“I don’t have a few more months. I have right fucking now and it’s scratching at me. Like those little bugs, those bugs under your skin. That-That-”
“You need to sit down, Murphy.”
“I need to sit down?”
“Murphy, please. Murphy-”
His hands went around the man’s neck. “Murphy.”
“Are you listening to me?” His face was turning blue. He was gasping, clawing at Murphy’s arms. Finally he let go and stumbled back until he fell to the ground. The other man held his neck in one hand, stared back with wide, wet eyes and gripped the armchair with the other hand.
“Don’t tell me what to do.” Murphy declared.
section . 1 800 MURDOCH
SEATTLE, AGE 27
It was dark, too dark to do any sort of real business with anyone, legal or not. 3am wasn’t a decent hour at all. Harvey shook his head and thought of how likely it would be that they could get any help at 3am. What he’d done wasn’t planned but he had hoped… he had hoped that there was some way out of it but at 3am? He was fucked.
“You know him?”
“What do you mean you ‘guess’?”
“Look,” Stanton shrugged his heavy shoulders. He closed his brown coat over his slender frame and looked down at his friend. Harvey was about a head shorter but his build was more athletic and impressive. You wouldn’t guess it from the nervousness behind his eyes but he was a fierce competitor on the field back in high school. Now, a life of a car salesman had rotted every ounce of strength in his muscles and every sense of confidence from his bones. He was the weakest strong man Stanton had laid his eyes on. “I know him about as much as anyone does. We’ve got a working relationship. He takes care of things. Messy things.”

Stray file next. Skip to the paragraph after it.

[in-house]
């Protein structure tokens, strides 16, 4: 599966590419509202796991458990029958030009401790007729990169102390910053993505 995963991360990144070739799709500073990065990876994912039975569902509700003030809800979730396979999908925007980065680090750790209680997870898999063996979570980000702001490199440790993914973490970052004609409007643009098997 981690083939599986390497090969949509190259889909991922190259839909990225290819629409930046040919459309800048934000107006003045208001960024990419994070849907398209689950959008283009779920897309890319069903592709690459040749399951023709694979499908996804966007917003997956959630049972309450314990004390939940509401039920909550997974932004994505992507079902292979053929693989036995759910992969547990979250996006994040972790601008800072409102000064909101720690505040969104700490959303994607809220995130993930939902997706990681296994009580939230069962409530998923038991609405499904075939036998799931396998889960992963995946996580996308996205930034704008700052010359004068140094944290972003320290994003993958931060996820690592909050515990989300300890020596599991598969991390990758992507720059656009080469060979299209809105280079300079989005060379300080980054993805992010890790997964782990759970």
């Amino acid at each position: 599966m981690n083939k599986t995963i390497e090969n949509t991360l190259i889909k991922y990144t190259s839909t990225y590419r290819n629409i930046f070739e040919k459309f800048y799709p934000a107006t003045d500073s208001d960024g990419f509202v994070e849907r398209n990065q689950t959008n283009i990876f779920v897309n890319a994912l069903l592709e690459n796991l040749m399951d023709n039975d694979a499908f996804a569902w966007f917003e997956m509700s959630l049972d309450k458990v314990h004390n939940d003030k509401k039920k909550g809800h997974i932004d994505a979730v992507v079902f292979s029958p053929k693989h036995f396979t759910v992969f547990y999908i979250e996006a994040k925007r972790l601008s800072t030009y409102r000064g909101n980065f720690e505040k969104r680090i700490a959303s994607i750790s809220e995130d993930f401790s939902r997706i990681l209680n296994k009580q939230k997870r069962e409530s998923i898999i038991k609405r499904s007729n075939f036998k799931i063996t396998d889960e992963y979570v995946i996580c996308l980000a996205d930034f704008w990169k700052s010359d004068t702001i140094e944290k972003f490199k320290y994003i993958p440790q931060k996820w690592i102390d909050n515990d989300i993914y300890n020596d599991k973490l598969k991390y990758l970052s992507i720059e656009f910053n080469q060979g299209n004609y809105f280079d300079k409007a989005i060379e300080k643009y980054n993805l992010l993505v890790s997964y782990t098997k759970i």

“This is a little more than ‘messy things’, Stanton, it’s my whole life… it’s my livelihood. My kids-” Harvey clutched the man’s coat. “You’ve got to understand.”
“Harvey, I’m telling you he’s a professional. Top notch.”
“We’re in a shitty trailer park!”
Stanton pulled his coat away from Harvey’s hold and continued towards the trailer.
Harvey followed quickly after a couple side glances. He had never been in a trailer park, especially not at 3am and the unseedy dwellings seemed even more ghostly, though Stanton assured him that if there was ever a safe time to be here it was now.
Stanton stepped up onto the metal walkup and knocked.
“What’s his name again? Murphy?”
“Yeah, Murdoch Murphy. Try not to look him in the eyes, he’s not real good with that. Kinda smells fear too. Like a shark.” Stanton said. He smirked.
“You’re some help.” Harvey muttered.
“He’s not the kindest fellow but he’ll help you and he’s the best I know. Works for more than just the average Joe so he might need a bit of a sell from me. Just don’t chat too much. You’re the worst, Harv-”
The door swung open. The sound attracted a white cat that seemed to jump up out of the bushes. It ran up quickly to Harvey’s leg, went in and out, snaking its way through the legs of the two men before jumping up into the arms of the man at the door.